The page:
VPN – Virtual Private What?

 Last week I briefly touched on the topic of VPNs—virtual private networks.  This week, I’d like to dig a little further into that topic.  If you have no idea what a VPN is, don’t worry, this post is for you.  Maybe you have some idea of what a VPN can do for you, but you don’t really know exactly how they work or, more importantly, how to choose the right one for your needs…well, let’s get to it.

So, what is a VPN?  In technical jargon, a VPN is an encrypted tunnel between two computers.  Encryption is that super-awesome computer magic that turns everything into gibberish that can only deciphered and understood by the intended recipient who has the secret key.  Tunnel just means it’s a direct connection between computers that bypasses intermediate connections—kind of like how a tunnel between the US and Mexico bypasses international border controls.  An encrypted tunnel will prevent others from readily viewing your Internet traffic and keep your sensitive information private.  Some Internet Service Providers monitor your Internet traffic and sell that data to advertisers.  VPNs can help prevent that and more.

You may have heard the Internet called a network of networks before.  Well, that’s exactly what it is.  When you connect to a site like Amazon.com or even Google.com you don’t connect directly to their web servers.  Your connection is routed through a series of network devices and servers along the way.  If you look at the screen capture below, you can see what I mean.  It shows a ‘tracert’, or a trace route, of the path from my computer to Google.com and it shows exactly how many network connections it takes to get there—16 connections in this instance!

 

 Your information is “handled” at each stop along the way—kind of like your postal mail traveling across country from facility to facility through the postal system.  That’s a lot of opportunity for something to go wrong or for someone to do wrong to you.  Now, imagine if we could connect directly from our computer to another.  That’s precisely what a VPN does for you.  If you were to run another tracert with a VPN in place, you’d see significantly fewer network hops, or connections, to get to the distant end.  In the case of end-to-end encryption, you’d only see two or three hops—depending on where your VPN actually starts, on your computer or on your router.  End-to-end encryption means that the encryption starts with you and goes all the way to your intended recipient at the other end, with no stops in between.  It’s important to note that a VPN doesn’t bypass all of those servers though, it still uses them; it has to in order to get across the Internet.  The servers just aren’t registered because of the encryption.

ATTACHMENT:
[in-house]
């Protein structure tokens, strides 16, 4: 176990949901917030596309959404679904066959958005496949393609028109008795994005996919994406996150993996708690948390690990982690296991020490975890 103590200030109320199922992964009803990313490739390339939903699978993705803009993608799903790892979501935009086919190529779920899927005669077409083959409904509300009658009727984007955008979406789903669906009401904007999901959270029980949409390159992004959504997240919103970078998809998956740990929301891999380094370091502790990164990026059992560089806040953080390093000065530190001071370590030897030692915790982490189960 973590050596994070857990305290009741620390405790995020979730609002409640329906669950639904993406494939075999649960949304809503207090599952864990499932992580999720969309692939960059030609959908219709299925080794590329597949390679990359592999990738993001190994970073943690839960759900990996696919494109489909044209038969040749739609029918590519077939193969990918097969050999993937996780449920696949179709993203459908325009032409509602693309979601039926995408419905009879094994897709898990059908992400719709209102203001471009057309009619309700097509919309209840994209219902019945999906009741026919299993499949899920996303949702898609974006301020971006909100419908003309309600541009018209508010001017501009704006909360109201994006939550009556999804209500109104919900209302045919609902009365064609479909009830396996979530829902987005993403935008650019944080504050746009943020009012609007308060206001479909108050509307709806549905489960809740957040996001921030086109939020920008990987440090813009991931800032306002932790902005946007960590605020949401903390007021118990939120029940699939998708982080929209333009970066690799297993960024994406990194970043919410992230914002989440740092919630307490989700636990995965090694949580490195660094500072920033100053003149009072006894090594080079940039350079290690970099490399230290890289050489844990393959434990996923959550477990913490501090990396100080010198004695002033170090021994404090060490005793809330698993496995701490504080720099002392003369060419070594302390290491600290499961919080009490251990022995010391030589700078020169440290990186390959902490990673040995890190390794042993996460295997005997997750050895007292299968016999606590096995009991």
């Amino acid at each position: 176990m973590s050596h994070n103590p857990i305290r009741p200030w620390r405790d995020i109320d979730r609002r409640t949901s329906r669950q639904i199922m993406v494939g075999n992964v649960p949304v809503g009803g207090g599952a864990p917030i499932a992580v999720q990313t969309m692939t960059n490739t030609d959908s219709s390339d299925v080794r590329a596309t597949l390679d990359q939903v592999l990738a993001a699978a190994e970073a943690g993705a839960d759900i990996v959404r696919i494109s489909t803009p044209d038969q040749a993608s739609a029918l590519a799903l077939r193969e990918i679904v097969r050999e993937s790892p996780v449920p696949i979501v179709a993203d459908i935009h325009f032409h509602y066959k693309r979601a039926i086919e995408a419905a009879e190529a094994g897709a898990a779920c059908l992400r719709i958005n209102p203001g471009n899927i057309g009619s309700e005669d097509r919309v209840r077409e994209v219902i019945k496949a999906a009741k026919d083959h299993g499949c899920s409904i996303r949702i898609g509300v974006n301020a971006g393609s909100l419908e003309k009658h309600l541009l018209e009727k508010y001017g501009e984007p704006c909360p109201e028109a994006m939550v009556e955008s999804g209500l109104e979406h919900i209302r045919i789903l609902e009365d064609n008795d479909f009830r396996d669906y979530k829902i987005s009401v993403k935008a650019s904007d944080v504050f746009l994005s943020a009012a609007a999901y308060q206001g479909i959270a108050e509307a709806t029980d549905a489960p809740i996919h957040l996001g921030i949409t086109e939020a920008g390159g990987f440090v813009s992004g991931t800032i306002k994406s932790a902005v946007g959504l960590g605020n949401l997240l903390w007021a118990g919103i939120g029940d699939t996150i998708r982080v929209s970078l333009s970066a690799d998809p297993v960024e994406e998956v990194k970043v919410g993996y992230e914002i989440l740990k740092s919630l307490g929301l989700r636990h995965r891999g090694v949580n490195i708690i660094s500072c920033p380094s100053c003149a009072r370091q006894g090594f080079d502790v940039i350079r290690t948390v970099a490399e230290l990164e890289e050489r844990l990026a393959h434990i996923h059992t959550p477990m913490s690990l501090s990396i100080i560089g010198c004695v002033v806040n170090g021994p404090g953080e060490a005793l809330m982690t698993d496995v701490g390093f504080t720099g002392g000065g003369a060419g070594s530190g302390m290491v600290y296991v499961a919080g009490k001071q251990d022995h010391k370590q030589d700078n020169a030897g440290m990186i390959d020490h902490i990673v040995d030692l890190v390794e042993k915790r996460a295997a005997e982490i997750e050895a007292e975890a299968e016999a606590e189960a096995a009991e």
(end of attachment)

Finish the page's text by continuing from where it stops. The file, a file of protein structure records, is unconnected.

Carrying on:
https://upload.wikimedia.org/wikipedia/commons/thumb/e/e8/VPN_overview-en.svg/1200px-VPN_overview-en.svg.png

 

Most of the time encryption happens in the background without any user intervention, like when you go to an https website.  Lot’s of systems on the Internet use encrypted connections between them, although, most aren’t end-to-end connections.  In fact, sometimes your data has to be unencrypted and then re-encrypted in order to pass through a hop.  If there’s no other protection in place, like a VPN, your information can be exposed.  Data can be protected by multiple layers of encryption encapsulated within each other—not really a bad thing when it comes to information privacy.

Choosing a VPN service depends on your needs and how you want to set it up.  The easiest and probably most common type is VPN application software that you install on your computer, laptop, or mobile device.  If you’re a little more tech savvy, you can opt to install a VPN client on your router.  This way every device that connects is automatically protected by the VPN.  Don’t forget, it’s still a good idea to have a VPN app on your mobile devices if you use them on untrusted networks—like that coffee shop free wi-fi!  Instead of recommending a specific VPN service, I encourage you to look at reviews from reputable sources and find what fits best for you.  However, I will recommend that you avoid free VPN services.  There’s no such thing as free and if anything is free on the Internet, then you’re the product.  Here are a couple of sites I suggest to help you get started with choosing a VPN.  Good luck!

VPNMentor.com – How to Choose the Best VPN in 2020 – 8 Tips for VPN Beginners

PCMag.com – The Best VPN Services for 2020

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